News on Nursing in the Media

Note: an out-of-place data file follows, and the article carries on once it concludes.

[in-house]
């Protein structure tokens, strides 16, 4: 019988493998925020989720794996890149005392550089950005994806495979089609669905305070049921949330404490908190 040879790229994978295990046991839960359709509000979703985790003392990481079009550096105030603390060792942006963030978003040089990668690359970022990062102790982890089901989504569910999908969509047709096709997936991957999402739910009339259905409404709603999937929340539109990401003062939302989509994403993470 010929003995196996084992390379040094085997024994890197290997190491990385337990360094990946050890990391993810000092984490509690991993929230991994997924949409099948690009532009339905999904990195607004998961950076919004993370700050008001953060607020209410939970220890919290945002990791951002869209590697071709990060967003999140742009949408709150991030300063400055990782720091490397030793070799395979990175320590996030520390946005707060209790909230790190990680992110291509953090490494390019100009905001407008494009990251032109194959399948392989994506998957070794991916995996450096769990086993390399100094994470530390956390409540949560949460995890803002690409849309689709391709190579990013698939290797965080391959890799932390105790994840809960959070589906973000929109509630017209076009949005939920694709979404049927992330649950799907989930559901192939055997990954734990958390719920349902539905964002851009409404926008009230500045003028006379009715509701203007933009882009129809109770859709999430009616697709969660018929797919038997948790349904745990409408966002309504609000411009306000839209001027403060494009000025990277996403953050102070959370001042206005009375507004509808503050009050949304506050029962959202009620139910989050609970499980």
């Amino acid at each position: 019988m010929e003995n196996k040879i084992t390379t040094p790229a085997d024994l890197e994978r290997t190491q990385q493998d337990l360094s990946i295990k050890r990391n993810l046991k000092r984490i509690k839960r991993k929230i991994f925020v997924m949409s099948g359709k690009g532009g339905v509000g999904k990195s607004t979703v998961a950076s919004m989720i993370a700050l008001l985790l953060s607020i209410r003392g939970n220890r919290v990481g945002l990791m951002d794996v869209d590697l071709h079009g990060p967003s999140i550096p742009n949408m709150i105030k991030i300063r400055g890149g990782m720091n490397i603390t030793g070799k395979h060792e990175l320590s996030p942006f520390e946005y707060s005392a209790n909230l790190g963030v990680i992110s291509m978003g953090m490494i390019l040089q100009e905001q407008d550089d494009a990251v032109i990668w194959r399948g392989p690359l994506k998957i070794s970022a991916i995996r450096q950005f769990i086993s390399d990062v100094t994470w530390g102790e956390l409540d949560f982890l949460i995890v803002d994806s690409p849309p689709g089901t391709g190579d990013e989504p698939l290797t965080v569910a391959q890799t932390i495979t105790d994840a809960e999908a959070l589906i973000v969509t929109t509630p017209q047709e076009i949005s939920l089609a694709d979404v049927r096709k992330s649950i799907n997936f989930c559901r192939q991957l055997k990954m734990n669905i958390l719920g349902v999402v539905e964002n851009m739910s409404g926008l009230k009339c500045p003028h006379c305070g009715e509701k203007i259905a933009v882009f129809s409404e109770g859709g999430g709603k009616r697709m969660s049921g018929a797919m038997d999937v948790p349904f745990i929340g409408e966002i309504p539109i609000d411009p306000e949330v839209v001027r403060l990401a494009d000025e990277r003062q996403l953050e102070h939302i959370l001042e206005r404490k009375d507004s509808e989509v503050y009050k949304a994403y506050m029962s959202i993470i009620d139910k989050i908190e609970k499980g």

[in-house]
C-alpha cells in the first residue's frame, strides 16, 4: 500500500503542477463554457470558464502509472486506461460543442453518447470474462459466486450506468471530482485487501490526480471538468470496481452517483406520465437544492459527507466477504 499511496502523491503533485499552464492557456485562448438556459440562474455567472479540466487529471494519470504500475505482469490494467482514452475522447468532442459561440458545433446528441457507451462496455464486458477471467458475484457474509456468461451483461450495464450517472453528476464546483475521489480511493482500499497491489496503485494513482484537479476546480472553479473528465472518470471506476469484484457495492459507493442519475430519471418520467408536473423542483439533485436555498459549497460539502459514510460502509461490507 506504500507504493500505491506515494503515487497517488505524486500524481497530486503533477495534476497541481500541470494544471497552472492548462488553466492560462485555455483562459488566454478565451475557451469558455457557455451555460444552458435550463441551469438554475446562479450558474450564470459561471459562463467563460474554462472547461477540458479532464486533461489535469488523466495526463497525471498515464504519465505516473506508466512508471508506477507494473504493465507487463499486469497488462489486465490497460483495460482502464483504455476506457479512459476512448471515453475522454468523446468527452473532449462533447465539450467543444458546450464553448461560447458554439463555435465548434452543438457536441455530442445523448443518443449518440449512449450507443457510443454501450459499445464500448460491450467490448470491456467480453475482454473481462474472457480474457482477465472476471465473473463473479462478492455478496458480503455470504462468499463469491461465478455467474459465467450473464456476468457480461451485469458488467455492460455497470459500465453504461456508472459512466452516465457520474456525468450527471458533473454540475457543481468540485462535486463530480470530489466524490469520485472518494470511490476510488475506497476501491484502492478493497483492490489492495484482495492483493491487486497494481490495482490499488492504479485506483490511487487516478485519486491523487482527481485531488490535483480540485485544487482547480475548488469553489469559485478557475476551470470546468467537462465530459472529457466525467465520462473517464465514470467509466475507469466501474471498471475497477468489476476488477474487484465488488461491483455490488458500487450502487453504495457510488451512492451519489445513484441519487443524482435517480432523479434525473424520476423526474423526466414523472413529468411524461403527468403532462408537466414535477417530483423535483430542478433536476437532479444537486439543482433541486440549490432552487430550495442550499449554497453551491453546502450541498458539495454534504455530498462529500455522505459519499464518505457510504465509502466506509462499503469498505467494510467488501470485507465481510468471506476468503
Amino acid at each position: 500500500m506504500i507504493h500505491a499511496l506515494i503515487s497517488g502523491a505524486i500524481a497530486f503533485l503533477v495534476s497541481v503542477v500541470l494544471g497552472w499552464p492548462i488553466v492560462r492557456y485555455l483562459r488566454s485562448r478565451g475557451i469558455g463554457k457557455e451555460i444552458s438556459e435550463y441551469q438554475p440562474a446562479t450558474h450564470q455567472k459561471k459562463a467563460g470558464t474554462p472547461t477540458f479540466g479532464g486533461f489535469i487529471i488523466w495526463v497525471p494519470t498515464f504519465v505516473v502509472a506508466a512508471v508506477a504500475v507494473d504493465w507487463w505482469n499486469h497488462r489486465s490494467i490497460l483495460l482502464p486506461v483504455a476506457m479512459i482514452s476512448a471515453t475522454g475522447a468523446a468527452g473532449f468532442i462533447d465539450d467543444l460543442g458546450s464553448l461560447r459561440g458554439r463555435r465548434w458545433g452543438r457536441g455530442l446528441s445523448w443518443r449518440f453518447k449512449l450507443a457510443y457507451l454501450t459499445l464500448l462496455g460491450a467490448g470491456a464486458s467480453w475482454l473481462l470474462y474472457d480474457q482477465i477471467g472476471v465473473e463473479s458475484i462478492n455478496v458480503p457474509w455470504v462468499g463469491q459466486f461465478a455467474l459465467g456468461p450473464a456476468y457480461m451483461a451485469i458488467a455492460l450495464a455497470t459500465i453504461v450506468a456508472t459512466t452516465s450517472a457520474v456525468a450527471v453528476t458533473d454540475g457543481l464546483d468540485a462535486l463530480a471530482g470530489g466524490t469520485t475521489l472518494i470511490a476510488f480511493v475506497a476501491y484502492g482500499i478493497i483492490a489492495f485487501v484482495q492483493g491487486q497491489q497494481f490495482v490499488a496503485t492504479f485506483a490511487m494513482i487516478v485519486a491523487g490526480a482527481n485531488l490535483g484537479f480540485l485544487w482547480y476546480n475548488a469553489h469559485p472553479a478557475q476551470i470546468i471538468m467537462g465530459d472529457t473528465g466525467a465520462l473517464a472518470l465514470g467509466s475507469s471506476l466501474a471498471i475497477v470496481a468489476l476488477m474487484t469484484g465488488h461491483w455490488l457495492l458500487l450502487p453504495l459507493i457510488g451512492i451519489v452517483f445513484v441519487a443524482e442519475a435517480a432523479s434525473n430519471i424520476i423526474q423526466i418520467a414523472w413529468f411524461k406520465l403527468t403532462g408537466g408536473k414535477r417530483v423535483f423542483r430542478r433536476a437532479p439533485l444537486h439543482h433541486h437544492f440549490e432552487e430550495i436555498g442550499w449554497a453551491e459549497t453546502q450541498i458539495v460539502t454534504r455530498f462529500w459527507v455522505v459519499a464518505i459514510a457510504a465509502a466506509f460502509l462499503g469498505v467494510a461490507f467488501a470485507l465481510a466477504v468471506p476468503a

May 2012 -- On February 1, the Phoenix CBS affiliate KPHO-TV ran a short but good item by Peter Busch about veteran local nurse Amanda Trujillo, who said she had been fired by Banner Del Webb Hospital and had a complaint filed against her with the state board of nursing because she had educated a patient about the risks of an upcoming surgery and scheduled a consult about hospice. A hospital spokesman reportedly said that "the doctor, ultimately, is the focal point that directs care for patients" and that "company policy" forbids nurses to order a case management consult. The report does not mention other accounts suggesting that these events were set in motion because the patient's surgeon was displeased that the patient had decided against the surgery. Trujillo's case has itself become a "focal point" for nurses concerned about policies that discourage them from doing what they are trained to do, namely educate and advocate for patients and help them make informed decisions about their care--and about the failure of some in authority to support nurses who stand up for patients. As of this writing, more than a year after Trujillo spoke to her patient in April 2011, it appears that the Arizona Board of Nursing has yet to decide on her case. A "Notice of Charges" with a curiously wide-ranging list of apparent allegations against Trujillo, going back to 2009 and including her work with other employers, appeared online in March. The Notice purports to be signed by the Board's director but it is undated, and it is unclear if the document is genuine or represents the Board's position. At the same time, Trujillo's case has become a national rallying point for nurses concerned about nursing disempowerment, with some questioning the accuracy of the apparent allegations against her and the alleged relation of the Board to Banner Del Webb, and others questioning the accuracy of Trujillo's account or hesitating to prejudge the matter while the Board is apparently still considering it and many facts remain unclear. In any case, we thank KPHO and Peter Busch for this report. more...